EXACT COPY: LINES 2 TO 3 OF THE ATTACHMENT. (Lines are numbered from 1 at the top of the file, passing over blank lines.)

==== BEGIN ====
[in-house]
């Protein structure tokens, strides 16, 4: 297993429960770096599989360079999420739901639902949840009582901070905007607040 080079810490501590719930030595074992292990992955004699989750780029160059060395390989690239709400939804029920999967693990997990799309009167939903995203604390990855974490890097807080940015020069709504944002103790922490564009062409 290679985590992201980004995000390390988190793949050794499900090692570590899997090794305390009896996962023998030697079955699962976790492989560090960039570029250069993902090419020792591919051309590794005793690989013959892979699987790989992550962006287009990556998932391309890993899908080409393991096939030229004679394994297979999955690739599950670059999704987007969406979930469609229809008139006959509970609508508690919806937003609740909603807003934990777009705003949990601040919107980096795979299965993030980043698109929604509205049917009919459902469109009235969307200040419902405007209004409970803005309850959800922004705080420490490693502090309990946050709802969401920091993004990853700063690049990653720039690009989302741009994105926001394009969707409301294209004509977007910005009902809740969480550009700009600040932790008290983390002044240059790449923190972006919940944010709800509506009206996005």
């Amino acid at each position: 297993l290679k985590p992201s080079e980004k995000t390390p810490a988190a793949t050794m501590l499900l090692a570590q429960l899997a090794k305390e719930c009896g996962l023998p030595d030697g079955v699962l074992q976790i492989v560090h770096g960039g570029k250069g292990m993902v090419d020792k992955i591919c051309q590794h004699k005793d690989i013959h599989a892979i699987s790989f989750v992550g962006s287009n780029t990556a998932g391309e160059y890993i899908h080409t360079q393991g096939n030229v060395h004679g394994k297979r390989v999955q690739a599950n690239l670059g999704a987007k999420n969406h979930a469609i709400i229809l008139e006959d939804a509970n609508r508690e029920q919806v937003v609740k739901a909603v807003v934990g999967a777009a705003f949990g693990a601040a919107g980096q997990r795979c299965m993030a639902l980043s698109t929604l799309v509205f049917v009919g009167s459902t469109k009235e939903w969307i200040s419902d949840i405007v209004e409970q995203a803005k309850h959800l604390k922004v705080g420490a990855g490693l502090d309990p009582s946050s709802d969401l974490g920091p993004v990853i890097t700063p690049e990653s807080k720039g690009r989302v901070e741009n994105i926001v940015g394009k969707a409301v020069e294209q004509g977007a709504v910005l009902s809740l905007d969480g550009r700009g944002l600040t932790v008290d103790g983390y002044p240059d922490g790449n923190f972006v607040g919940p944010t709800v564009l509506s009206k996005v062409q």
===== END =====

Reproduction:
């Protein structure tokens, strides 16, 4: 297993429960770096599989360079999420739901639902949840009582901070905007607040 080079810490501590719930030595074992292990992955004699989750780029160059060395390989690239709400939804029920999967693990997990799309009167939903995203604390990855974490890097807080940015020069709504944002103790922490564009062409 290679985590992201980004995000390390988190793949050794499900090692570590899997090794305390009896996962023998030697079955699962976790492989560090960039570029250069993902090419020792591919051309590794005793690989013959892979699987790989992550962006287009990556998932391309890993899908080409393991096939030229004679394994297979999955690739599950670059999704987007969406979930469609229809008139006959509970609508508690919806937003609740909603807003934990777009705003949990601040919107980096795979299965993030980043698109929604509205049917009919459902469109009235969307200040419902405007209004409970803005309850959800922004705080420490490693502090309990946050709802969401920091993004990853700063690049990653720039690009989302741009994105926001394009969707409301294209004509977007910005009902809740969480550009700009600040932790008290983390002044240059790449923190972006919940944010709800509506009206996005």
């Amino acid at each position: 297993l290679k985590p992201s080079e980004k995000t390390p810490a988190a793949t050794m501590l499900l090692a570590q429960l899997a090794k305390e719930c009896g996962l023998p030595d030697g079955v699962l074992q976790i492989v560090h770096g960039g570029k250069g292990m993902v090419d020792k992955i591919c051309q590794h004699k005793d690989i013959h599989a892979i699987s790989f989750v992550g962006s287009n780029t990556a998932g391309e160059y890993i899908h080409t360079q393991g096939n030229v060395h004679g394994k297979r390989v999955q690739a599950n690239l670059g999704a987007k999420n969406h979930a469609i709400i229809l008139e006959d939804a509970n609508r508690e029920q919806v937003v609740k739901a909603v807003v934990g999967a777009a705003f949990g693990a601040a919107g980096q997990r795979c299965m993030a639902l980043s698109t929604l799309v509205f049917v009919g009167s459902t469109k009235e939903w969307i200040s419902d949840i405007v209004e409970q995203a803005k309850h959800l604390k922004v705080g420490a990855g490693l502090d309990p009582s946050s709802d969401l974490g920091p993004v990853i890097t700063p690049e990653s807080k720039g690009r989302v901070e741009n994105i926001v940015g394009k969707a409301v020069e294209q004509g977007a709504v910005l009902s809740l905007d969480g550009r700009g944002l600040t932790v008290d103790g983390y002044p240059d922490g790449n923190f972006v607040g919940p944010t709800v564009l509506s009206k996005v062409q």